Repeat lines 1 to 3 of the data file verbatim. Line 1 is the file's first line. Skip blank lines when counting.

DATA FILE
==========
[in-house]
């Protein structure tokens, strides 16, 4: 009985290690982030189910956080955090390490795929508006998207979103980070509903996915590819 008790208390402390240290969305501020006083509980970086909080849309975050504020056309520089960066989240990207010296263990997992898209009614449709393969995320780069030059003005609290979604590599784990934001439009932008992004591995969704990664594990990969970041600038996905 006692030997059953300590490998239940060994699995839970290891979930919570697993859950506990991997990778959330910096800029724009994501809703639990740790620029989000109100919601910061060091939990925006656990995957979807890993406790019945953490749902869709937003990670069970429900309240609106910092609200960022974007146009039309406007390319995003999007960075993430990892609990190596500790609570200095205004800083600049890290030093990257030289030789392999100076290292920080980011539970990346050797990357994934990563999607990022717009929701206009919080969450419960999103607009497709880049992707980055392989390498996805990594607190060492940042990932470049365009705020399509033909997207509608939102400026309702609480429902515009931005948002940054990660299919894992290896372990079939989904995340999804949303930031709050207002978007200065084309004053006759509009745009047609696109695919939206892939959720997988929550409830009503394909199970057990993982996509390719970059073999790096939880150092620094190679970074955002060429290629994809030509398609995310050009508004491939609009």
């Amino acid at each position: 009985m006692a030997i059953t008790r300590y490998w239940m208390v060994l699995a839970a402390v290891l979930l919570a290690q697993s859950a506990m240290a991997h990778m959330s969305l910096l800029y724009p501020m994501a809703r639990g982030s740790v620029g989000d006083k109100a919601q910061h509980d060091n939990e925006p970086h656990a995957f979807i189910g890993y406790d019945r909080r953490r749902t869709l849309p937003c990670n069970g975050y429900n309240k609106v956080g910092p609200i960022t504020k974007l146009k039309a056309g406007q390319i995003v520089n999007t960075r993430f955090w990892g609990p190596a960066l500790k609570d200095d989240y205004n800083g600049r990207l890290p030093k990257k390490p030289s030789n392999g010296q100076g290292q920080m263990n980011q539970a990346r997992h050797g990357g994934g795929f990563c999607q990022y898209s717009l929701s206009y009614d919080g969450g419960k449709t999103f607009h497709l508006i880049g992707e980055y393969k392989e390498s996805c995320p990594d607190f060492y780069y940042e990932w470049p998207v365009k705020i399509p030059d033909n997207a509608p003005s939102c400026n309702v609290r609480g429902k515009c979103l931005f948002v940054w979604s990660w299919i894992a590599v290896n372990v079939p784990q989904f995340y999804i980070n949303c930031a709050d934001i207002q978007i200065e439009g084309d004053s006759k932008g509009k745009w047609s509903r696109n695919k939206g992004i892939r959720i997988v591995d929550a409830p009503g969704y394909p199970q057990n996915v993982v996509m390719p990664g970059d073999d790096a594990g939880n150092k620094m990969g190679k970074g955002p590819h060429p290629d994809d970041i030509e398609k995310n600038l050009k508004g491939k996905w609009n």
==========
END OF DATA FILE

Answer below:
[in-house]
């Protein structure tokens, strides 16, 4: 009985290690982030189910956080955090390490795929508006998207979103980070509903996915590819 008790208390402390240290969305501020006083509980970086909080849309975050504020056309520089960066989240990207010296263990997992898209009614449709393969995320780069030059003005609290979604590599784990934001439009932008992004591995969704990664594990990969970041600038996905 006692030997059953300590490998239940060994699995839970290891979930919570697993859950506990991997990778959330910096800029724009994501809703639990740790620029989000109100919601910061060091939990925006656990995957979807890993406790019945953490749902869709937003990670069970429900309240609106910092609200960022974007146009039309406007390319995003999007960075993430990892609990190596500790609570200095205004800083600049890290030093990257030289030789392999100076290292920080980011539970990346050797990357994934990563999607990022717009929701206009919080969450419960999103607009497709880049992707980055392989390498996805990594607190060492940042990932470049365009705020399509033909997207509608939102400026309702609480429902515009931005948002940054990660299919894992290896372990079939989904995340999804949303930031709050207002978007200065084309004053006759509009745009047609696109695919939206892939959720997988929550409830009503394909199970057990993982996509390719970059073999790096939880150092620094190679970074955002060429290629994809030509398609995310050009508004491939609009």
């Amino acid at each position: 009985m006692a030997i059953t008790r300590y490998w239940m208390v060994l699995a839970a402390v290891l979930l919570a290690q697993s859950a506990m240290a991997h990778m959330s969305l910096l800029y724009p501020m994501a809703r639990g982030s740790v620029g989000d006083k109100a919601q910061h509980d060091n939990e925006p970086h656990a995957f979807i189910g890993y406790d019945r909080r953490r749902t869709l849309p937003c990670n069970g975050y429900n309240k609106v956080g910092p609200i960022t504020k974007l146009k039309a056309g406007q390319i995003v520089n999007t960075r993430f955090w990892g609990p190596a960066l500790k609570d200095d989240y205004n800083g600049r990207l890290p030093k990257k390490p030289s030789n392999g010296q100076g290292q920080m263990n980011q539970a990346r997992h050797g990357g994934g795929f990563c999607q990022y898209s717009l929701s206009y009614d919080g969450g419960k449709t999103f607009h497709l508006i880049g992707e980055y393969k392989e390498s996805c995320p990594d607190f060492y780069y940042e990932w470049p998207v365009k705020i399509p030059d033909n997207a509608p003005s939102c400026n309702v609290r609480g429902k515009c979103l931005f948002v940054w979604s990660w299919i894992a590599v290896n372990v079939p784990q989904f995340y999804i980070n949303c930031a709050d934001i207002q978007i200065e439009g084309d004053s006759k932008g509009k745009w047609s509903r696109n695919k939206g992004i892939r959720i997988v591995d929550a409830p009503g969704y394909p199970q057990n996915v993982v996509m390719p990664g970059d073999d790096a594990g939880n150092k620094m990969g190679k970074g955002p590819h060429p290629d994809d970041i030509e398609k995310n600038l050009k508004g491939k996905w609009n």